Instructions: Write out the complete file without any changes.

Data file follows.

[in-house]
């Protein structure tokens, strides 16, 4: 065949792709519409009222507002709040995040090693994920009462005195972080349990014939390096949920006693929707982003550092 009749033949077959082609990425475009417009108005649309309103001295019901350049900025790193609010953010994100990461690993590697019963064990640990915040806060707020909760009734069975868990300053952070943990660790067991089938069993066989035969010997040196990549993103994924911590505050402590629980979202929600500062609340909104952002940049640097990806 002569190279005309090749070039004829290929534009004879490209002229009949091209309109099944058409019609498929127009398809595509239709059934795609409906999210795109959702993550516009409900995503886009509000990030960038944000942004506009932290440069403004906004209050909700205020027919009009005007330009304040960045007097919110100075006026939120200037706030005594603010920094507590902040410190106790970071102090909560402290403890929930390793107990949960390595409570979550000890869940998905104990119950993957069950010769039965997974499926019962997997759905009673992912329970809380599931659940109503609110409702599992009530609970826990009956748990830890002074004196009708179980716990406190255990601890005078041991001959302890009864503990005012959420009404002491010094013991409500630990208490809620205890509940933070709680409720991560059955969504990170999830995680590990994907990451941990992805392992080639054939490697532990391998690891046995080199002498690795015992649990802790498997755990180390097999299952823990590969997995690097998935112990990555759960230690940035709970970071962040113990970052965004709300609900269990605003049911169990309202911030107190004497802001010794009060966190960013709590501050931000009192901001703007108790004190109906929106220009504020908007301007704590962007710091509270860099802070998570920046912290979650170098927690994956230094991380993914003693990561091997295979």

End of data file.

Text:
[in-house]
């Protein structure tokens, strides 16, 4: 065949792709519409009222507002709040995040090693994920009462005195972080349990014939390096949920006693929707982003550092 009749033949077959082609990425475009417009108005649309309103001295019901350049900025790193609010953010994100990461690993590697019963064990640990915040806060707020909760009734069975868990300053952070943990660790067991089938069993066989035969010997040196990549993103994924911590505050402590629980979202929600500062609340909104952002940049640097990806 002569190279005309090749070039004829290929534009004879490209002229009949091209309109099944058409019609498929127009398809595509239709059934795609409906999210795109959702993550516009409900995503886009509000990030960038944000942004506009932290440069403004906004209050909700205020027919009009005007330009304040960045007097919110100075006026939120200037706030005594603010920094507590902040410190106790970071102090909560402290403890929930390793107990949960390595409570979550000890869940998905104990119950993957069950010769039965997974499926019962997997759905009673992912329970809380599931659940109503609110409702599992009530609970826990009956748990830890002074004196009708179980716990406190255990601890005078041991001959302890009864503990005012959420009404002491010094013991409500630990208490809620205890509940933070709680409720991560059955969504990170999830995680590990994907990451941990992805392992080639054939490697532990391998690891046995080199002498690795015992649990802790498997755990180390097999299952823990590969997995690097998935112990990555759960230690940035709970970071962040113990970052965004709300609900269990605003049911169990309202911030107190004497802001010794009060966190960013709590501050931000009192901001703007108790004190109906929106220009504020908007301007704590962007710091509270860099802070998570920046912290979650170098927690994956230094991380993914003693990561091997295979």